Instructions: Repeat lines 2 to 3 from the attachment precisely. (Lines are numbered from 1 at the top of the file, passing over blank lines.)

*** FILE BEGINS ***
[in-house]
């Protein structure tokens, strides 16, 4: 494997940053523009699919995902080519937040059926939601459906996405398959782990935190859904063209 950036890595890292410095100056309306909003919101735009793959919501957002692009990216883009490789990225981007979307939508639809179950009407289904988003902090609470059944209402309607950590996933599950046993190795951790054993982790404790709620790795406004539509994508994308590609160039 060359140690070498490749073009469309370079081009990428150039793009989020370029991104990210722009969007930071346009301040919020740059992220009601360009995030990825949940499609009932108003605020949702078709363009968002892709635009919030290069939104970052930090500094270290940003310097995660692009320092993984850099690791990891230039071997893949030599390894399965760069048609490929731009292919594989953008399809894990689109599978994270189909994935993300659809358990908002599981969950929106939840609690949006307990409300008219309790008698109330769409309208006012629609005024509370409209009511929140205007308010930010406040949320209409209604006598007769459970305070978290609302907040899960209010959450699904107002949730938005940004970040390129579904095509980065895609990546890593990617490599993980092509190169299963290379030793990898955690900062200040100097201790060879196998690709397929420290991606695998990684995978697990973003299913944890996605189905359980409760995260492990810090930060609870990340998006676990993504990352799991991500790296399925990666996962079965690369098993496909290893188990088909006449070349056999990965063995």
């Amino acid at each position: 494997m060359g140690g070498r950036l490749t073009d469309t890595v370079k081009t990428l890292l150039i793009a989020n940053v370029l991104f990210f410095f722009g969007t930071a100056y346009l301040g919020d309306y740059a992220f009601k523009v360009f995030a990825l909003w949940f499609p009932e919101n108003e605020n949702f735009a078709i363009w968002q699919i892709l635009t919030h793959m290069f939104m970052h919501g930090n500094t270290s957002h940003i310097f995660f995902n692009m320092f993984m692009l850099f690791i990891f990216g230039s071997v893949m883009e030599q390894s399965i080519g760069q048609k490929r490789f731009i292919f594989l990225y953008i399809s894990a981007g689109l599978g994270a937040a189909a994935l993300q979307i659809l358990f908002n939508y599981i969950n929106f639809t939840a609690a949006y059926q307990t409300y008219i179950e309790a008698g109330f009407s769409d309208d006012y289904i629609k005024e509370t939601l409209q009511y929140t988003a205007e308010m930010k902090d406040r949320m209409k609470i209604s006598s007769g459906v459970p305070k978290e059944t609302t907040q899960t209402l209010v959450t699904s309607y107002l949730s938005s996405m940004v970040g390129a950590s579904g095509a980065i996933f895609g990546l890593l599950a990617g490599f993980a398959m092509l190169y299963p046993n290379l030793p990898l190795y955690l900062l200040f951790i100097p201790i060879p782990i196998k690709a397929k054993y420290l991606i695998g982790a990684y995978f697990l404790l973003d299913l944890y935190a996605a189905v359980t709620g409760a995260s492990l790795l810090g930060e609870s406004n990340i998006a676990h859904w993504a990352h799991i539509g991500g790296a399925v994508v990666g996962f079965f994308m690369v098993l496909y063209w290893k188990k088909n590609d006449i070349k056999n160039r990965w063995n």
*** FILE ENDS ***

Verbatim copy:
């Protein structure tokens, strides 16, 4: 494997940053523009699919995902080519937040059926939601459906996405398959782990935190859904063209 950036890595890292410095100056309306909003919101735009793959919501957002692009990216883009490789990225981007979307939508639809179950009407289904988003902090609470059944209402309607950590996933599950046993190795951790054993982790404790709620790795406004539509994508994308590609160039 060359140690070498490749073009469309370079081009990428150039793009989020370029991104990210722009969007930071346009301040919020740059992220009601360009995030990825949940499609009932108003605020949702078709363009968002892709635009919030290069939104970052930090500094270290940003310097995660692009320092993984850099690791990891230039071997893949030599390894399965760069048609490929731009292919594989953008399809894990689109599978994270189909994935993300659809358990908002599981969950929106939840609690949006307990409300008219309790008698109330769409309208006012629609005024509370409209009511929140205007308010930010406040949320209409209604006598007769459970305070978290609302907040899960209010959450699904107002949730938005940004970040390129579904095509980065895609990546890593990617490599993980092509190169299963290379030793990898955690900062200040100097201790060879196998690709397929420290991606695998990684995978697990973003299913944890996605189905359980409760995260492990810090930060609870990340998006676990993504990352799991991500790296399925990666996962079965690369098993496909290893188990088909006449070349056999990965063995």
């Amino acid at each position: 494997m060359g140690g070498r950036l490749t073009d469309t890595v370079k081009t990428l890292l150039i793009a989020n940053v370029l991104f990210f410095f722009g969007t930071a100056y346009l301040g919020d309306y740059a992220f009601k523009v360009f995030a990825l909003w949940f499609p009932e919101n108003e605020n949702f735009a078709i363009w968002q699919i892709l635009t919030h793959m290069f939104m970052h919501g930090n500094t270290s957002h940003i310097f995660f995902n692009m320092f993984m692009l850099f690791i990891f990216g230039s071997v893949m883009e030599q390894s399965i080519g760069q048609k490929r490789f731009i292919f594989l990225y953008i399809s894990a981007g689109l599978g994270a937040a189909a994935l993300q979307i659809l358990f908002n939508y599981i969950n929106f639809t939840a609690a949006y059926q307990t409300y008219i179950e309790a008698g109330f009407s769409d309208d006012y289904i629609k005024e509370t939601l409209q009511y929140t988003a205007e308010m930010k902090d406040r949320m209409k609470i209604s006598s007769g459906v459970p305070k978290e059944t609302t907040q899960t209402l209010v959450t699904s309607y107002l949730s938005s996405m940004v970040g390129a950590s579904g095509a980065i996933f895609g990546l890593l599950a990617g490599f993980a398959m092509l190169y299963p046993n290379l030793p990898l190795y955690l900062l200040f951790i100097p201790i060879p782990i196998k690709a397929k054993y420290l991606i695998g982790a990684y995978f697990l404790l973003d299913l944890y935190a996605a189905v359980t709620g409760a995260s492990l790795l810090g930060e609870s406004n990340i998006a676990h859904w993504a990352h799991i539509g991500g790296a399925v994508v990666g996962f079965f994308m690369v098993l496909y063209w290893k188990k088909n590609d006449i070349k056999n160039r990965w063995n």